This historic brick Victorian Eclectic style house was constructed circa 1884 for Richard and Agnes Jones. They lived in the house for only a few years before selling it to James William Clyde in December of 1889. Mr. Clyde lived in the home until about 1927, when hw built a new house adjacent to this one. During this first quarter of the twentieth century, Clyde was an influential contributor to Heber City. He ran a successful cattle-ranching enterprise and operated various small businesses. His influence as a politician in many capacities included service as a state legislator, state senator, and the first mayor of Heber City. The home retains its historic architectural integrity and is a key contributing resource on Heber City’s Main Street.
Located at 312 South Main Street in Heber City, Utah.
The significance of the McDonald House lies in typifying the values of a middle-class newly emerged from the struggles to establish themselves in pioneer society. The simple dignity of the McDonald House suggests the residence of a hard working, upwardly mobile, skilled tradesman. The very plain house has few stylistically distinguishing details, and the central hall plan is a vestige of earlier vernacular house types. located away from the center of Salt Lake City, it documents the scattered pattern of settlement in the outlaying areas of the Salt Lake Valley. Although the Mormon Church dominated settlement patterns in Utah, the opening of a federal land office in 1869 brought the scattered homestead pattern to the state. The McDonald House exists today in the midst of later twentieth century development, an important remnant of early domestic architecture outside the immediate Salt Lake City area. The house has been carefully restored.
The home is located at 4659 S. Highland Dr. in Holladay, Utah
The architect-builders were the owners, David and Arabella McDonald, who lived in the building until their death in 1924. Both were immigrants to Utah in 1869, he from Scotland and she from Northern Ireland, and both were 41 when the home that was the measure of their success in America was constructed.
David McDonald had been educated in Scotland, and served five years of apprenticeship as a blacksmith and millwright. It was not until he was settled in Utah that he met his wife Arabella Anderson, whom he married in the Salt Lake Endowment House in 1874. David and Arabella remained supportive of the Mormon Church and its various programs, although his ambivalence about the Church was cause for comment. His membership in the largely Gentile Liberal party, and the broad and catholic selection of titles in his much-loved library suggest his distance from the mainstream of Mormon thought and practice. The McDonald blacksmithing business, located eventually only 50 feet from the McDonald home, prospered over the years. His increasing stature in the business community led to McDonald’s increasing involvement in politics. With the introduction of national political parties into Utah, he quickly became established as an active Republican.
At the death of both parents in 1924, the home passed into the hands of other members of the family and eventually was converted into a rental property in 1966. The home is now the headquarters of a professional design firm.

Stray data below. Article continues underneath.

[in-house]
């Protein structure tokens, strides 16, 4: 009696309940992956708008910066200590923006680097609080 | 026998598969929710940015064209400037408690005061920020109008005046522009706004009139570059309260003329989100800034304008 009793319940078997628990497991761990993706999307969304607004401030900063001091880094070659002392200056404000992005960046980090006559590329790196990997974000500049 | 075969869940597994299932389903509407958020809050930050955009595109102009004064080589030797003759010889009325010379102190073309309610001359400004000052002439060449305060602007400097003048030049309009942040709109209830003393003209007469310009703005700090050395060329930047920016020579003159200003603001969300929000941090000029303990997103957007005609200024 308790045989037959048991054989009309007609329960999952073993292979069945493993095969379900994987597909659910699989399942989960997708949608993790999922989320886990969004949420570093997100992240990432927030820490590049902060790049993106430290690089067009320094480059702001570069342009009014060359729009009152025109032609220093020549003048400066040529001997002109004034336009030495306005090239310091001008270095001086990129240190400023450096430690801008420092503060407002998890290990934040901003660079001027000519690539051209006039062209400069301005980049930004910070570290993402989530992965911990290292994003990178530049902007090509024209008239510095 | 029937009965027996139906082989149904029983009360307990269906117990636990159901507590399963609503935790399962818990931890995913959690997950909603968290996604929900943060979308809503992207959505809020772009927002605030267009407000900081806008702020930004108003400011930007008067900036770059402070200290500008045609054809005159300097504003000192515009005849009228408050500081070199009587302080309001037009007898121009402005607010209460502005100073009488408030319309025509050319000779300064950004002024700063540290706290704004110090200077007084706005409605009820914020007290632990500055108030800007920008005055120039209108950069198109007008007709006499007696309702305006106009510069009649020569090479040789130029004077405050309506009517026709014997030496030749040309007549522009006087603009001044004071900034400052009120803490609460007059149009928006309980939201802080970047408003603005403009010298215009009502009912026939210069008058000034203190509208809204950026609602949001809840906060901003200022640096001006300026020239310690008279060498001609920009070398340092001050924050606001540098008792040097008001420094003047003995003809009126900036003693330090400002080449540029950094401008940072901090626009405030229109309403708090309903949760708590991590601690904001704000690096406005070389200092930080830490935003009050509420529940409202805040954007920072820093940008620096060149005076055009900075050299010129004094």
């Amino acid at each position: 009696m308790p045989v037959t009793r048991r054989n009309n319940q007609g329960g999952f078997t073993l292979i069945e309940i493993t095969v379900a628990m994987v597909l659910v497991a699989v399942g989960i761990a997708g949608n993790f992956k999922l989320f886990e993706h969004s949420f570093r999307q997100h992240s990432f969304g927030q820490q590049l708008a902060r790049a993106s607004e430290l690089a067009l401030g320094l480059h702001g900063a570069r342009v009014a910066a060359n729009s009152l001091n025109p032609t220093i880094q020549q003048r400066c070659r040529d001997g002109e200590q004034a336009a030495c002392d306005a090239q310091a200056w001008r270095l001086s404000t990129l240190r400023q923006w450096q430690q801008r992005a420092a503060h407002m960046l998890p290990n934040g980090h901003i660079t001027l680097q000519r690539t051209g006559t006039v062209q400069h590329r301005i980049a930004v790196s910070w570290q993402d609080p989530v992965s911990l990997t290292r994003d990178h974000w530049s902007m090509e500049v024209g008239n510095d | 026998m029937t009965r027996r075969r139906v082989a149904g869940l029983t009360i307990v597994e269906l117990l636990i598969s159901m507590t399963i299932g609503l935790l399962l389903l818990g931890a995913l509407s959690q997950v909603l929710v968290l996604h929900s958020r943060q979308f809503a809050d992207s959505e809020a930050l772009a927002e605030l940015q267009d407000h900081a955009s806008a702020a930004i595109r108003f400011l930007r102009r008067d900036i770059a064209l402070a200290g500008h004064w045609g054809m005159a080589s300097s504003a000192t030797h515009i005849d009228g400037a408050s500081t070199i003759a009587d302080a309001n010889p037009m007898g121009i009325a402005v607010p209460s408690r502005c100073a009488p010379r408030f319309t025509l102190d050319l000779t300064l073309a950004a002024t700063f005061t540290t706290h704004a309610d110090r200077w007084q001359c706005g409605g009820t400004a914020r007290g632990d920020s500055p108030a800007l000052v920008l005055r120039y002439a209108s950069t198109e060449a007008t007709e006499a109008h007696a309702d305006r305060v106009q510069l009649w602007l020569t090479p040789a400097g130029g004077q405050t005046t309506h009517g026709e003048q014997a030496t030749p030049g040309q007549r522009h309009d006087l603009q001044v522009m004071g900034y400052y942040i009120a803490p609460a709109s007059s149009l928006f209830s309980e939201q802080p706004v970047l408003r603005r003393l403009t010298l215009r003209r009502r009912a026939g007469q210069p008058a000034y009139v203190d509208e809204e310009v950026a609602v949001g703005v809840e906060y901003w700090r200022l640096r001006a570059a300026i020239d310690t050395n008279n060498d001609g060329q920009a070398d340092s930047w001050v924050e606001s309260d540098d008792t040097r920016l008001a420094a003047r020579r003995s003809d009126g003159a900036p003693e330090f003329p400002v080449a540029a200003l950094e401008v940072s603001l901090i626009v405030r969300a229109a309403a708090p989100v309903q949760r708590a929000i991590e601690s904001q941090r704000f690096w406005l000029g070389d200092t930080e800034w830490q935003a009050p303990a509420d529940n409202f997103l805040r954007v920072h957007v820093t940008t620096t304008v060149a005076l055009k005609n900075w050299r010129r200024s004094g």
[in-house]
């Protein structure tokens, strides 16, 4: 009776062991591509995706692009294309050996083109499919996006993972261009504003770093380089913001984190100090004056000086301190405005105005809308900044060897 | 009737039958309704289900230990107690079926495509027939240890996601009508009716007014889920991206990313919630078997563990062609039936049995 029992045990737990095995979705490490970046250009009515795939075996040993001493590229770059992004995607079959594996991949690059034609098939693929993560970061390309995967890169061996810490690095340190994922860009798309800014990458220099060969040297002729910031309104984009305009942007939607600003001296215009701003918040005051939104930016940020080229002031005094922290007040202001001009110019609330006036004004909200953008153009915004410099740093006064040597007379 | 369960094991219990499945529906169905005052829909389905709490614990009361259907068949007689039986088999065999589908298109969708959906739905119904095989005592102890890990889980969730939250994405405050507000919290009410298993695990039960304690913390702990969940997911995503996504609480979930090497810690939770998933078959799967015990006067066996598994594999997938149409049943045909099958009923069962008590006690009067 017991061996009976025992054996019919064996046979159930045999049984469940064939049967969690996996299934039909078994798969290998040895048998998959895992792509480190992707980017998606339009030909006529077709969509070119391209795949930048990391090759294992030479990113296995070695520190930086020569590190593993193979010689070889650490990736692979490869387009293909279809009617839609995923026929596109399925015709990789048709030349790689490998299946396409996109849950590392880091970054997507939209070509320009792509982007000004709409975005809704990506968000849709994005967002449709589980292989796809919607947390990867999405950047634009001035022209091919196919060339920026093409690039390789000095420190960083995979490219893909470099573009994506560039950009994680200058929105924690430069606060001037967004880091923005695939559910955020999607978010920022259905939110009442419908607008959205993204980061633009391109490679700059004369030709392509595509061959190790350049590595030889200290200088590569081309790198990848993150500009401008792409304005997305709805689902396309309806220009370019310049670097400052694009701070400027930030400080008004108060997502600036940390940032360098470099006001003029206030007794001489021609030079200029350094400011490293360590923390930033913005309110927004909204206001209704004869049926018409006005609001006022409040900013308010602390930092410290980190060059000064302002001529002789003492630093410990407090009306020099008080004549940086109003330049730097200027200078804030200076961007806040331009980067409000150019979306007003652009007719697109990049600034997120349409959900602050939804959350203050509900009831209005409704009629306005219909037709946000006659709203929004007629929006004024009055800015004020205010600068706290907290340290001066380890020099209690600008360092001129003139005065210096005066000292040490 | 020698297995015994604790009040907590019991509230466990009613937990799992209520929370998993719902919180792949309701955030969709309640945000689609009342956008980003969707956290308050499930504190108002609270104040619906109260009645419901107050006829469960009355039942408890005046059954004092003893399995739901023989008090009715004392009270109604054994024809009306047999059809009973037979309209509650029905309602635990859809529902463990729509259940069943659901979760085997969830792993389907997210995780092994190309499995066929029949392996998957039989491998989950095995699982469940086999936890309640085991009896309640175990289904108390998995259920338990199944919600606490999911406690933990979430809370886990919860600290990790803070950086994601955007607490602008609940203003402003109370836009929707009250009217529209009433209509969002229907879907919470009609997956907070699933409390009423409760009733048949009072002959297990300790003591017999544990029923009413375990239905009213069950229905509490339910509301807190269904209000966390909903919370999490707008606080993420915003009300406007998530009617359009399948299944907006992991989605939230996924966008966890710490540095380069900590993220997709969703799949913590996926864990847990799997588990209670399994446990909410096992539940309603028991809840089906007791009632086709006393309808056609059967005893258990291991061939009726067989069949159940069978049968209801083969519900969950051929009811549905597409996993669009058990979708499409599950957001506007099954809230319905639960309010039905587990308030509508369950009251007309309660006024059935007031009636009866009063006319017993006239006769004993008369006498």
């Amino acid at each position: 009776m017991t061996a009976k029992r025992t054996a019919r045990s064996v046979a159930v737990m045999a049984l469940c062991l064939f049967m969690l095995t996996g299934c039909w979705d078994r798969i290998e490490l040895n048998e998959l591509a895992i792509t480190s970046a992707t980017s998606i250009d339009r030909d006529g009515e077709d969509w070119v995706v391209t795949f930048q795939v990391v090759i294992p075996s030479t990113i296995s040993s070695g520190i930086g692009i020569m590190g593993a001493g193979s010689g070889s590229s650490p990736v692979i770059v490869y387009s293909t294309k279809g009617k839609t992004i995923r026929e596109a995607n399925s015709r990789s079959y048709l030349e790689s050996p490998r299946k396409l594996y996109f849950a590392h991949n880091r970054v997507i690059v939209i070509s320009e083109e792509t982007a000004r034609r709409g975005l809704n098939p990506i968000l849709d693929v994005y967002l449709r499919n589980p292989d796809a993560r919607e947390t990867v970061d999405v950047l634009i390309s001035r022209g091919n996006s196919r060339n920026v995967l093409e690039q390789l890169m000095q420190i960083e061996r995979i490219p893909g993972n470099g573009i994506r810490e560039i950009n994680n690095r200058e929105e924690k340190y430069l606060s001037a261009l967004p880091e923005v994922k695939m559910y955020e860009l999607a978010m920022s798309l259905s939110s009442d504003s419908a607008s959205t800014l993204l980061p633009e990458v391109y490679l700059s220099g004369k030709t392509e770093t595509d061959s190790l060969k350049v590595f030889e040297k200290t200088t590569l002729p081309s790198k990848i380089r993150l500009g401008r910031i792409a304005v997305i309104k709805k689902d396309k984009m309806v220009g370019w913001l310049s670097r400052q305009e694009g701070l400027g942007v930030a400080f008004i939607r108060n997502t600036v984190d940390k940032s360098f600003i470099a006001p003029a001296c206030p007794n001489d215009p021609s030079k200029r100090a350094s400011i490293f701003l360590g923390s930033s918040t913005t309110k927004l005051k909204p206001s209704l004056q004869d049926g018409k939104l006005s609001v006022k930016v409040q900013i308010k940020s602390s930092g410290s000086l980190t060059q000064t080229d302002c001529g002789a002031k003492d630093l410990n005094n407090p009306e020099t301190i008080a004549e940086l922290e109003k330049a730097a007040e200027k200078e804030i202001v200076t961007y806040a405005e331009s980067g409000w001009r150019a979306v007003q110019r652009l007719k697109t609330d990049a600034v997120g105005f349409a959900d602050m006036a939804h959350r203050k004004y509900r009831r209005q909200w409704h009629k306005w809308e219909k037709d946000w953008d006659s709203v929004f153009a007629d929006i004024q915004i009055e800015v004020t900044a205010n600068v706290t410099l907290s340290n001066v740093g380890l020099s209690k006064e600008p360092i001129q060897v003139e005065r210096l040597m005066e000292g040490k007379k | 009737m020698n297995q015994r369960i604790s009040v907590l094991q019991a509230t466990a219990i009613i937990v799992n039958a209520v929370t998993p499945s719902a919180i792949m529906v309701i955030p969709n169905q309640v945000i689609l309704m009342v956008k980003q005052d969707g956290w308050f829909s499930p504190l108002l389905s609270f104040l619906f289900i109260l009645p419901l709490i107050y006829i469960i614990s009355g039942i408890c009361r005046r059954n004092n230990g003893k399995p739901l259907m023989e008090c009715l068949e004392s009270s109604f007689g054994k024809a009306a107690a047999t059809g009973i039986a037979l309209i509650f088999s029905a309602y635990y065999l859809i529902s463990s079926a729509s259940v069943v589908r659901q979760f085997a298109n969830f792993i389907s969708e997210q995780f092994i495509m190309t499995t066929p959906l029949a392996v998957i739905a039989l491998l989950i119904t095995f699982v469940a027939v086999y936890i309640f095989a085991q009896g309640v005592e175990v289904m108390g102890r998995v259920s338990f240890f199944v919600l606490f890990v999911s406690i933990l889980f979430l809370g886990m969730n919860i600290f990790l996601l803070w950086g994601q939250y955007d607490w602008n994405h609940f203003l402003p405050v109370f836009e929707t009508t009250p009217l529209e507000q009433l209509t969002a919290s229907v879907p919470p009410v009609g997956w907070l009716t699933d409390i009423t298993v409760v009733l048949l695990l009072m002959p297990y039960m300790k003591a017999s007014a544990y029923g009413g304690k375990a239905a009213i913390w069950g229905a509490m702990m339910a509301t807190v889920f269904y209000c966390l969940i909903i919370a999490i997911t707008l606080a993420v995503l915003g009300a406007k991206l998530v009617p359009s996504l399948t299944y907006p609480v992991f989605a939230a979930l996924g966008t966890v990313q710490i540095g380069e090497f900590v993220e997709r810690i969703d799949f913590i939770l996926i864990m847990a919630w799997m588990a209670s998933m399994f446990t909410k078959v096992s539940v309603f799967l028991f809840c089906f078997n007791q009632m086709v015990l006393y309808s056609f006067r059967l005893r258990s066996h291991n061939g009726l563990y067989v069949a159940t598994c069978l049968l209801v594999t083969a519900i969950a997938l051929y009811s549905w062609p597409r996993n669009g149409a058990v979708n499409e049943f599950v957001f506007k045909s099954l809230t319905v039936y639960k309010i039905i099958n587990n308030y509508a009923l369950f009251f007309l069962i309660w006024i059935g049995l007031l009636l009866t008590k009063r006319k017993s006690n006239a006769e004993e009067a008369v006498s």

The Frederick Meyer House, built in 1873, is significant as one of the best examples of the Italianate architectural style in Utah architecture, and as the best example of one of three major house types used to express this important nineteenth century style. Utah’s Italianate, following a national trend for such houses, is found in three distinct forms: the large cross-wing house; the two story side passageway box; and the one story cottage. The Meyer House is the best example of the two story box type, and is one of only two frame examples of the type in Salt Lake City. The other is the Jonathan C. and Eliza K. Royle House located at 635 East 100 South. Frederick Meyer, a Mormon convert from Germany, was a salesman and eventually manager in the ZCMI clothing department. The Italianate style was made popular in the United States primarily by house pattern books, and became a common stylistic choice in Utah by the 1870s. There was great variation in the local expression of the style. Some houses, like the Albert Kelly House, 418 South 200 West, were simplified versions built for popular consumption in which only the basic form and the brackets on the cornice betray an Italianate aesthetic. At the other end of the spectrum is the Meyer House which displays all of the Italianate elements associated with Utah’s expression of the Italianate style. It includes the box form and side hall plan; the low hip roof with overhanging eaves; the wide cornice decorated with both paired and single wooden brackets; the projecting bays; the long, narrow double hung sash windows; and the classical detailing of the porch over the main entrance, of the window headers, of the projecting bay, and of the corners of the building. Of eight documented extant examples of the Italianate, two story box type house in Utah, the Meyer House is one of the oldest, and is the most architecturally distinctive, a fact borne out by its recording in 1968 by the Historic American Building Survey. It is one of three such Italianate houses which is eligible for nomination to the National Register. The William Morrow House, 390 Quince Street, the oldest example of the type, was listed in the National Register in 1982 as part of the Capitol Hill Historic District, Salt Lake City. Other Utah examples of the Italianate style listed in the National Register include: the Charles R. Savage House, 80 D Street (cross-wing type), and the Howe C. Wallace House, 474 Second Avenue (cottage type), in the Avenues Historic District, Salt Lake City; the Lewis S. Hills House, 126 South 200 West (cross-wing type), Salt Lake City; and the David McDonald House, 4659 Highland Drive (cross-wing type), Salt Lake City.